Thursday, April 19, 2012


PHENOMENALITY: *marvelous*
FRYEAN MYTHOS: *adventure*

Like many films built around continuing teleserials, the two POWER RANGERS movies always seem hard-pressed to put across why audiences should care about the characters or their situations.  The elements that usually seem to vanish from movie adaptations include (1) the ability to work well with an ensemble of characters (see also most of the STAR TREK feature-films), and (b) a strong central conflict.  In a serial television show, it's a given that every episode, whether directly linked or not, gives the viewer a cumulative sense of the characters' world.  Thus it doesn't matter so much to many viewers if a given episode sports a weak villain or central conflict; the teleseries' charm is its "continuing adventures."

The 1993-96 POWER RANGERS teleseries, which was the main influence on these two movies, had two things that lifted it above the ranks of the usual juvenile live-action cheese.  One element was contributed by the makers of SUPER SENTAI, the original Japanese series from which RANGERS was derived, for the design-work for the series' bizarre / goofy villains was far superior to similar work in American live-action juvenile TV entertainment. The other element was what the American producers brought to the table.  As most fans know, the American producers of POWER RANGERS edited out everything in SUPER SENTAI that denoted Japanese culture or the Japanese identities of the heroes and shot new scenes of the heroes' secret identities as potrayed by English-speaking actors.  I don't know to what extent SENTAI included scenes of the heroes' alter egos holding martial-arts battles with various villains' henchmen, but in any case the American version did a bang-up job in terms of choreographing the new fight-scenes, making them imaginative yet keeping the violence fairly "clean" and antiseptic (though the series was roundly criticized by parental-watch groups anyway).

The first film, whose full title is MIGHTY MORPHIN POWER RANGERS: THE MOVIE, proves a lackluster take on the teleseries.  The Rangers barely get a chance to have a lackluster battle before their new nemesis "Ivan Ooze" deprives them of their powers and almost destroys their co-ordinator/mentor Zordon.  Zordon survives and sends the heroes on a quest to another planet to find new empowering weapons.  They find them, fight a few more demonic henchmen in an even more forgettable battle, return to Earth and kick Ooze's butt. The end.

Director Bryan Spicer can't do much with this lackluster script, produced by two guys with no previous association with the teleseries.  As the villain Paul Freeman is given numerous attempts to camp things up, possibly because the producers were just so thrilled to get the guy who played Indiana Jones' best villain.  Like the villains in the teleseries Ooze is meant to be slightly comic at times, but in contrast to the frustrated villains of the regular series, he lacks any particular charm or vocal peculiarity.  Said regulars, Rita Repulsa and Lord Zedd, make a glorified cameo in the story, and outclass Ooze in terms of costumes alone.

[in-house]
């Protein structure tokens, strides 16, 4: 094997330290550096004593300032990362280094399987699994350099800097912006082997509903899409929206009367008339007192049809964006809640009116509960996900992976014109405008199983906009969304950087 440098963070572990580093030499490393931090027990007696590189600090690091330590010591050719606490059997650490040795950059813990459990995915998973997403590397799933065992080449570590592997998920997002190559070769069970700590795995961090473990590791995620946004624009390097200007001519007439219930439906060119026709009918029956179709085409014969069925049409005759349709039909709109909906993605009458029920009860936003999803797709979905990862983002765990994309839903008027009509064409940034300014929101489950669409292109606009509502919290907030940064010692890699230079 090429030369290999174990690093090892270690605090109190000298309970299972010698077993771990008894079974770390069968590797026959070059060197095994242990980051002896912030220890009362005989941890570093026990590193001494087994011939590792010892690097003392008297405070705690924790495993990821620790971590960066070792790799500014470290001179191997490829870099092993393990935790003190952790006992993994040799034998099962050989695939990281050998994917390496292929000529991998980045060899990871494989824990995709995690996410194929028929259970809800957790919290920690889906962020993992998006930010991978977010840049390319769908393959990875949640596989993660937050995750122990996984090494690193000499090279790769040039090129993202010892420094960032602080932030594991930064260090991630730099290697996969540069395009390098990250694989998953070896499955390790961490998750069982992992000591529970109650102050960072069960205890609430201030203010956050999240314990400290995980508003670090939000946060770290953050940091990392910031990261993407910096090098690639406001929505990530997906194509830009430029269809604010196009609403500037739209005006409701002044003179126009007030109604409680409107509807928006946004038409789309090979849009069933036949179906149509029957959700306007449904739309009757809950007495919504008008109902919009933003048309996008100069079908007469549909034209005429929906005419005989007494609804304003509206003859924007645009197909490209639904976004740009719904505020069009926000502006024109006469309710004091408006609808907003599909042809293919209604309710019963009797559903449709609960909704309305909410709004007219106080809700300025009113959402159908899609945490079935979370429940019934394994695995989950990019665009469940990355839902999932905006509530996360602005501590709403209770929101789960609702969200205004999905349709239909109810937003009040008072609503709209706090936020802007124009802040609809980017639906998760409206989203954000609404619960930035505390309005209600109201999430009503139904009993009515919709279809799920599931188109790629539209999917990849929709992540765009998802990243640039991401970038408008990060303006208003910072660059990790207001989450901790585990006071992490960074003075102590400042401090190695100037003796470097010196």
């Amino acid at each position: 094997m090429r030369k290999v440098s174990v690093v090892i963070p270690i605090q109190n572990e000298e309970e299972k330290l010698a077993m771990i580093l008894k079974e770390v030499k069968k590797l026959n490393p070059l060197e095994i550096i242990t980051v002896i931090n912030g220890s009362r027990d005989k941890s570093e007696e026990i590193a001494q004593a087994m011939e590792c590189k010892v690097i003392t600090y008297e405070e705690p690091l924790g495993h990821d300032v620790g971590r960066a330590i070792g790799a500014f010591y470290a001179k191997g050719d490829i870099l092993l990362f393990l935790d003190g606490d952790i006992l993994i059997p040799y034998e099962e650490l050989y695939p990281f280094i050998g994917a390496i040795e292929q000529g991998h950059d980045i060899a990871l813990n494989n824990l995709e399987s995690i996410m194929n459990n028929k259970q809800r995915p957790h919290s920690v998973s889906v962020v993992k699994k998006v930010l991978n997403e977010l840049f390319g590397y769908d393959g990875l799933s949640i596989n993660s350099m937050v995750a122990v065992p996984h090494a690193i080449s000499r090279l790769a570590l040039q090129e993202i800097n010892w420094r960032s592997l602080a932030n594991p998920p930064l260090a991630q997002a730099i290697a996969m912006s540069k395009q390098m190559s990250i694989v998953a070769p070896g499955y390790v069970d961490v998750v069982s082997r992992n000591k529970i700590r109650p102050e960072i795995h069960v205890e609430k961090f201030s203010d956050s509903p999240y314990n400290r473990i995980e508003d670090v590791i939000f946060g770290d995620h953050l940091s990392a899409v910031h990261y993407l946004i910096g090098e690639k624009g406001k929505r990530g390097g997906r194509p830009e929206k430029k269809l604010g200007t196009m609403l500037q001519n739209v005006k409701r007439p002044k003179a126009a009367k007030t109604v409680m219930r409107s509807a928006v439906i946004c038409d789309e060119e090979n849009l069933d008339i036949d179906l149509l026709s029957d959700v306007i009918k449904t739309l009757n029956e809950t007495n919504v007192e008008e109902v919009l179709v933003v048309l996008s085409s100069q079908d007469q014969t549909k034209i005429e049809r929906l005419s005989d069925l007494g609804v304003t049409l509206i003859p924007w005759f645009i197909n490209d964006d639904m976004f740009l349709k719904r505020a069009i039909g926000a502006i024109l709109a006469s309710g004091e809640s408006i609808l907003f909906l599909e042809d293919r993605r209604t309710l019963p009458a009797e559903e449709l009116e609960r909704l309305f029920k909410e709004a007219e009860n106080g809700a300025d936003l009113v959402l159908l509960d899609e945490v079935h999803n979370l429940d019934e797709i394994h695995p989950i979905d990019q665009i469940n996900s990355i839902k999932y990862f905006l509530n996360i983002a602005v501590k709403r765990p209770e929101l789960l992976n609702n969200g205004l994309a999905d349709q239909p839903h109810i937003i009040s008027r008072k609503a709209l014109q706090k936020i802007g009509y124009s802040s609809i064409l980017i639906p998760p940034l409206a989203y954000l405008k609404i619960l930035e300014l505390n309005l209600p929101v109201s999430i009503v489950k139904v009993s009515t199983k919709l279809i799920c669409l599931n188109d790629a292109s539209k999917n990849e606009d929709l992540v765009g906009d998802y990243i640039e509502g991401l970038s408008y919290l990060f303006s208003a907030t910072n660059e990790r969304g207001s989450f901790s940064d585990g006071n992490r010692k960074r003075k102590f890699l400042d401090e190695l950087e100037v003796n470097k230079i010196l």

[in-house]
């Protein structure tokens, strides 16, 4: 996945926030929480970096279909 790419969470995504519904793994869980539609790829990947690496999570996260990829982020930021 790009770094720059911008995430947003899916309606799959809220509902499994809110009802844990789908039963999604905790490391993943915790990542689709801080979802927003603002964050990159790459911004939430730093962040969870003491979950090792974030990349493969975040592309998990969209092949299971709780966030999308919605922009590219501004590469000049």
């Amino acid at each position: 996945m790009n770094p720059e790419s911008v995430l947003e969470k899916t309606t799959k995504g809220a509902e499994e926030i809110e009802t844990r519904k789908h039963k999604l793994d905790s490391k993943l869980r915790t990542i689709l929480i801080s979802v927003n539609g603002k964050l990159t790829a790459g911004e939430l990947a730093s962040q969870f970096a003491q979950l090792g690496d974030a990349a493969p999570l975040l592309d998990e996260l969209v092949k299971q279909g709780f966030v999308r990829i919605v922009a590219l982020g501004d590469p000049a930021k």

In contrast, the second and last film in the franchise-- full title TURBO: A POWER RANGERS MOVIE-- is co-directed by two men.  One is David Winning, who like Spicer was largely a TV-show director, but whose work seems far better photographed and paced than Spicer's.  His collaborator is Shukim Levy, who had a long history writing, directing, and composing for the regular teleseries.  His participation suggests that someone in charge of the franchise may've decided that the second movie needed to have more of the wonky feel of the teleseries.

In terms of its villain, TURBO definitely outclasses the previous film.  The opponent here is the oddly-named Divatox, a wildly-clad sorceress whose player (Hilary Shepard) seems to have taken the same florid, over-the-top approach as Carla Perez (the teleseries' Rita Repulsa, who again gets a brief cameo along with her buddy Lord Zedd). Divatox's evil scheme-- to force a good hobbit-like wizard to help her release an evil volcano-demon-- isn't less corny than the master plan of Ivan Ooze, but the script, on which Levy also worked, keeps the script moving with assorted complications.  Even the intrusion of a grade-school-age Power Ranger is handled with enough aplomb to keep it watchable-- which is something George Lucas did not accomplish with his kid-protagonist in THE PHANTOM MENACE.

And just as Divatox's costume emulates the wild apparel-designs of the teleseries, TURBO, while not exactly fast-paced, does climax in one big lively fight at the end.  In addition, the fight benefits from a plot-thread in which the villains turn two Power Rangers, Kimberly (Amy Jo Johnson) and Jason (Austin St. John), into their evil servants.  Given that all the English-speaking actors on the series were always obliged to be disgustingly goody-goody, it's fun to see a character like Kimberly's looking pleased with her evilness (and pretty sexy because of it!)

BTW, the only reason I class these films under the "metaphysical" function is because they deal with a basic "good vs. evil" conflict, though that's not to say that either does well with these concepts.